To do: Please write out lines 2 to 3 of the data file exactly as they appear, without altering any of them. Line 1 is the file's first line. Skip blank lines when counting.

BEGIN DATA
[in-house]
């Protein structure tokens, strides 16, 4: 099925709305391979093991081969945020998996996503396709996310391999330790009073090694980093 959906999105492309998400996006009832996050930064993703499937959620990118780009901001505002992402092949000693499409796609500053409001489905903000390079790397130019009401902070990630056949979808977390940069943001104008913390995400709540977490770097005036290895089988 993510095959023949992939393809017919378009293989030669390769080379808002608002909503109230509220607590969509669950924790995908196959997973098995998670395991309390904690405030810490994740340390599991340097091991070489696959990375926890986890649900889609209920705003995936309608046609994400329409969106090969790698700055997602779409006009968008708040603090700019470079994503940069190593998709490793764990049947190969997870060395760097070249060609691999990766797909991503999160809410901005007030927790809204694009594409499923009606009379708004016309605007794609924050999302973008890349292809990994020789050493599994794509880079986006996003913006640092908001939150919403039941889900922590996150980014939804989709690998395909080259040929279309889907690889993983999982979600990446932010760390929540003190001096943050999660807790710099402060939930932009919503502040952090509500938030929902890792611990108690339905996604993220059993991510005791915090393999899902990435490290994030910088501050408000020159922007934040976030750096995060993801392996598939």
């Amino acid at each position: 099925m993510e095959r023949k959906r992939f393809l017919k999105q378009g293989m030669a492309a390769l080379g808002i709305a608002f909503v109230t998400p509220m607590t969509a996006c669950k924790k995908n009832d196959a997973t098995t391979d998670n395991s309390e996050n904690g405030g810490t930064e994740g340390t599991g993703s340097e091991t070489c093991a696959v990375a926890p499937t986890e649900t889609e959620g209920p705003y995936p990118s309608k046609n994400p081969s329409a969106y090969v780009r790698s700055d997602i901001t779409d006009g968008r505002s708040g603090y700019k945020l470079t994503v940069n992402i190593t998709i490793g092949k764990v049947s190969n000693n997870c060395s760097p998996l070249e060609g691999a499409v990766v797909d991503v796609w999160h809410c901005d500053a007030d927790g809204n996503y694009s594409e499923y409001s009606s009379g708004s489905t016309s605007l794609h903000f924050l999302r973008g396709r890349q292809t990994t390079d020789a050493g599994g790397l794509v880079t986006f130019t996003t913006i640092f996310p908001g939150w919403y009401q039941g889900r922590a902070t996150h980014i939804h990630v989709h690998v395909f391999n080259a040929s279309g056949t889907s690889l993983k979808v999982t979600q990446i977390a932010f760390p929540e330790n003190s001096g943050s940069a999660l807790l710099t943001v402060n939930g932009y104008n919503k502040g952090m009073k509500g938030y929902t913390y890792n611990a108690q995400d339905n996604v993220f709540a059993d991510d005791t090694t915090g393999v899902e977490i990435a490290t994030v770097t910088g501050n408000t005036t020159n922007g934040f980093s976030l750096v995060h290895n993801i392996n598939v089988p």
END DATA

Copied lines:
């Protein structure tokens, strides 16, 4: 099925709305391979093991081969945020998996996503396709996310391999330790009073090694980093 959906999105492309998400996006009832996050930064993703499937959620990118780009901001505002992402092949000693499409796609500053409001489905903000390079790397130019009401902070990630056949979808977390940069943001104008913390995400709540977490770097005036290895089988 993510095959023949992939393809017919378009293989030669390769080379808002608002909503109230509220607590969509669950924790995908196959997973098995998670395991309390904690405030810490994740340390599991340097091991070489696959990375926890986890649900889609209920705003995936309608046609994400329409969106090969790698700055997602779409006009968008708040603090700019470079994503940069190593998709490793764990049947190969997870060395760097070249060609691999990766797909991503999160809410901005007030927790809204694009594409499923009606009379708004016309605007794609924050999302973008890349292809990994020789050493599994794509880079986006996003913006640092908001939150919403039941889900922590996150980014939804989709690998395909080259040929279309889907690889993983999982979600990446932010760390929540003190001096943050999660807790710099402060939930932009919503502040952090509500938030929902890792611990108690339905996604993220059993991510005791915090393999899902990435490290994030910088501050408000020159922007934040976030750096995060993801392996598939």
């Amino acid at each position: 099925m993510e095959r023949k959906r992939f393809l017919k999105q378009g293989m030669a492309a390769l080379g808002i709305a608002f909503v109230t998400p509220m607590t969509a996006c669950k924790k995908n009832d196959a997973t098995t391979d998670n395991s309390e996050n904690g405030g810490t930064e994740g340390t599991g993703s340097e091991t070489c093991a696959v990375a926890p499937t986890e649900t889609e959620g209920p705003y995936p990118s309608k046609n994400p081969s329409a969106y090969v780009r790698s700055d997602i901001t779409d006009g968008r505002s708040g603090y700019k945020l470079t994503v940069n992402i190593t998709i490793g092949k764990v049947s190969n000693n997870c060395s760097p998996l070249e060609g691999a499409v990766v797909d991503v796609w999160h809410c901005d500053a007030d927790g809204n996503y694009s594409e499923y409001s009606s009379g708004s489905t016309s605007l794609h903000f924050l999302r973008g396709r890349q292809t990994t390079d020789a050493g599994g790397l794509v880079t986006f130019t996003t913006i640092f996310p908001g939150w919403y009401q039941g889900r922590a902070t996150h980014i939804h990630v989709h690998v395909f391999n080259a040929s279309g056949t889907s690889l993983k979808v999982t979600q990446i977390a932010f760390p929540e330790n003190s001096g943050s940069a999660l807790l710099t943001v402060n939930g932009y104008n919503k502040g952090m009073k509500g938030y929902t913390y890792n611990a108690q995400d339905n996604v993220f709540a059993d991510d005791t090694t915090g393999v899902e977490i990435a490290t994030v770097t910088g501050n408000t005036t020159n922007g934040f980093s976030l750096v995060h290895n993801i392996n598939v089988p």